4. Additional information about retrospective claims, exporting goods by post and using a customs warehouse.

  5. First published.

  1. Step 1 Check if you need to follow this process

  2. Step 2 Get your business ready to import

    You need an EORI number that starts with GB to import goods into England, Wales or Scotland. You'll need a new one if you have an EORI that does not start with GB.

    If you move goods to or from Northern Ireland you may need one that starts with XI.

    1. Get an EORI number

    There are processes that can make clearing customs quicker and easier to manage if you have to make import declarations regularly.

    1. Find out about using simplified declaration procedures
    2. Check if Authorised Economic Operator status is right for you
  3. and Check the business sending you the goods can export to the UK

    The business sending you the goods may need:

    • to make an export declaration in their country
    • licences or certificates to send goods to the UK

    Check whoever is sending the goods is able to export them from their country.

  4. Step 3 Decide who will make customs declarations and transport the goods

    You can hire someone to deal with customs and transport the goods for you, or you can do it yourself.

    Most businesses that import goods use a transporter or customs agent.

    1. Find out how to hire someone to deal with customs for you
  5. Step 4 Find out the commodity code for your goods

    You’ll need to include the commodity code on your import declaration. This will determine the rate of duty you need to pay and if you need an import licence.

    Your customs agent or transporter might be able to help you with this.

    1. Find the right commodity code for your goods
  6. and Work out the value of your goods

    When you make your import declaration, you’ll need to include the value of your goods - this helps work out how much duty and VAT you’ll need to pay.

    1. Work out the value of your goods for customs
  7. Step 5 Find out if you can reduce your Customs Duty

    You may be able to pay less or no Customs Duty if the UK has a trade agreement with the country you're importing from.

    1. You are currently viewing: Find out if you can pay a lower rate of Customs Duty because of a trade agreement

    You may also be able to reduce the amount of duty you pay based on what the goods are and what you plan to do with them.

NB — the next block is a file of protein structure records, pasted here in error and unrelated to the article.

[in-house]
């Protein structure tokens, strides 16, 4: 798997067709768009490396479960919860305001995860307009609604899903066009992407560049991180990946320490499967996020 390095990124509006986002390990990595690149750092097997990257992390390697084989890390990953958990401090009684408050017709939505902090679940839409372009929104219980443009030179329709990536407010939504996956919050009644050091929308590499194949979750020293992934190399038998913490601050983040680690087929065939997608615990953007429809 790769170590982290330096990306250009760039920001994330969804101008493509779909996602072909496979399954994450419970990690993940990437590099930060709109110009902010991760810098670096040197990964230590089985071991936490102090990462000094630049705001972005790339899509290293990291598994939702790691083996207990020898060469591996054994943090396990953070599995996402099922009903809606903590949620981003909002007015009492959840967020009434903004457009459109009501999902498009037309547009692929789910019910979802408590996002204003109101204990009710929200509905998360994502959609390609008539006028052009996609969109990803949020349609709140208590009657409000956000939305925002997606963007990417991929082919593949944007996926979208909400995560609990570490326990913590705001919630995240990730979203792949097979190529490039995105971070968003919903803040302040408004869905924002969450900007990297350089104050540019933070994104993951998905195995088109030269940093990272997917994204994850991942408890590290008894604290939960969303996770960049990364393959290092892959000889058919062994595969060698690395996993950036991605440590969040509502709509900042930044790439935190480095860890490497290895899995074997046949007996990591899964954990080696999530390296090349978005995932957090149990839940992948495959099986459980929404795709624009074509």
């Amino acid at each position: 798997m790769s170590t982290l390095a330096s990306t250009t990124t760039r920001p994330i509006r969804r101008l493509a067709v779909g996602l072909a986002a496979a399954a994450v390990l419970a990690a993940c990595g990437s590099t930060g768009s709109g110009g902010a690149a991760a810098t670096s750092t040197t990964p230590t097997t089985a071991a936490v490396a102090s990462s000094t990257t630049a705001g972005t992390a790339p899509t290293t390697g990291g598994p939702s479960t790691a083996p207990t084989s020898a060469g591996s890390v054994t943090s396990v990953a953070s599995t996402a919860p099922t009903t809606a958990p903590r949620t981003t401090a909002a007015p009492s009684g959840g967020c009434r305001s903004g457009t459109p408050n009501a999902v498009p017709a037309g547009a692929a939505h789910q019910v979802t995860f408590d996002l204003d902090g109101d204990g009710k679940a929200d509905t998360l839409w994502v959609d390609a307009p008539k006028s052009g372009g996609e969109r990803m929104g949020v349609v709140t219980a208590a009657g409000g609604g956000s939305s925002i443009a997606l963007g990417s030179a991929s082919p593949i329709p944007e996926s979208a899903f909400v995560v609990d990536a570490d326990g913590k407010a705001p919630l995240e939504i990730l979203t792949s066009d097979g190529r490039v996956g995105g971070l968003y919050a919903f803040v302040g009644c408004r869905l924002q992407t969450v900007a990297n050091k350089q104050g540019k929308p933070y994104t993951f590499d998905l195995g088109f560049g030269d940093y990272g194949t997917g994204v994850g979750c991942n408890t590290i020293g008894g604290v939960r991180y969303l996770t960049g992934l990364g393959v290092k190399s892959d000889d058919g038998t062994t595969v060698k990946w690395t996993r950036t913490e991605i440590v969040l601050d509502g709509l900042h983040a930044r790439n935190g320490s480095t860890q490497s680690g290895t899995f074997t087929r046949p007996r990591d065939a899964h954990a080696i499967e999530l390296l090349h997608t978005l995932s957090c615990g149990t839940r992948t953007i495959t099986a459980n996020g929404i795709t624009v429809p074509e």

1. Check other ways you can pay a lower rate of Customs Duty
  8. and Find out if you can delay your Customs Duty

    You may be able to delay sending information about goods or paying Customs Duty.

    1. Check if you can delay your Customs Duty
  9. Step 6 Check if you need a licence or certificate for your goods

  10. Step 7 Check the labelling, marking and marketing rules

  11. Step 8 Get your goods through customs

    If you've appointed someone to deal with UK customs for you, they'll make the declaration and get your goods through the UK border.

    1. Make an import declaration yourself and get your goods cleared by UK customs
  12. Step 9 Claim a VAT refund

    If you're VAT registered, you can claim back any VAT you paid on the goods you've imported. You’ll need your Import VAT Certificate (C79).

    1. Find out how to claim a VAT refund
  13. Step 10 If you paid the wrong amount of duty or rejected the goods

    If you paid too much Customs Duty or import VAT or rejected the goods, you can claim a refund or ask for a payment to be waived.

    1. Find out how to claim a refund or make a claim for rejected imports

    If you paid too little Customs Duty or import VAT, report it to HMRC.

    1. Find out how to tell HMRC you’ve underpaid and pay the difference
  14. Step 11 Keep invoices and records

    You must keep records of commercial invoices and any customs paperwork, including your Import VAT Certificate (C79).

    If you imported controlled goods, for example firearms, keep any paperwork that shows who owns them.